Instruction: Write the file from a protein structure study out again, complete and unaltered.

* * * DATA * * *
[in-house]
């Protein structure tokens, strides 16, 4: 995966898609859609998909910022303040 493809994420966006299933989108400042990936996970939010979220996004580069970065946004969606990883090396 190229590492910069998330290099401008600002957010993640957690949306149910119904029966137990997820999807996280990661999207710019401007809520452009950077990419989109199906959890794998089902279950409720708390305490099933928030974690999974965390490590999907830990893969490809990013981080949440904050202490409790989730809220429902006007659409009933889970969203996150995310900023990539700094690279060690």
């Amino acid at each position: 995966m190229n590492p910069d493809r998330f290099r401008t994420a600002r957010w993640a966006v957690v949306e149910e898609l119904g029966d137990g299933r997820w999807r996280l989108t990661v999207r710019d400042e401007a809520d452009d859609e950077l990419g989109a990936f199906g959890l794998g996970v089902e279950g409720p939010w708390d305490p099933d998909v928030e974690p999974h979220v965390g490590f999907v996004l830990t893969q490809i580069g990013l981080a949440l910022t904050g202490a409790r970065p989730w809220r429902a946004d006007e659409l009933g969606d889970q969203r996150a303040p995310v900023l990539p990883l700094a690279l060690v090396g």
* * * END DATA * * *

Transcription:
[in-house]
């Protein structure tokens, strides 16, 4: 995966898609859609998909910022303040 493809994420966006299933989108400042990936996970939010979220996004580069970065946004969606990883090396 190229590492910069998330290099401008600002957010993640957690949306149910119904029966137990997820999807996280990661999207710019401007809520452009950077990419989109199906959890794998089902279950409720708390305490099933928030974690999974965390490590999907830990893969490809990013981080949440904050202490409790989730809220429902006007659409009933889970969203996150995310900023990539700094690279060690």
């Amino acid at each position: 995966m190229n590492p910069d493809r998330f290099r401008t994420a600002r957010w993640a966006v957690v949306e149910e898609l119904g029966d137990g299933r997820w999807r996280l989108t990661v999207r710019d400042e401007a809520d452009d859609e950077l990419g989109a990936f199906g959890l794998g996970v089902e279950g409720p939010w708390d305490p099933d998909v928030e974690p999974h979220v965390g490590f999907v996004l830990t893969q490809i580069g990013l981080a949440l910022t904050g202490a409790r970065p989730w809220r429902a946004d006007e659409l009933g969606d889970q969203r996150a303040p995310v900023l990539p990883l700094a690279l060690v090396g």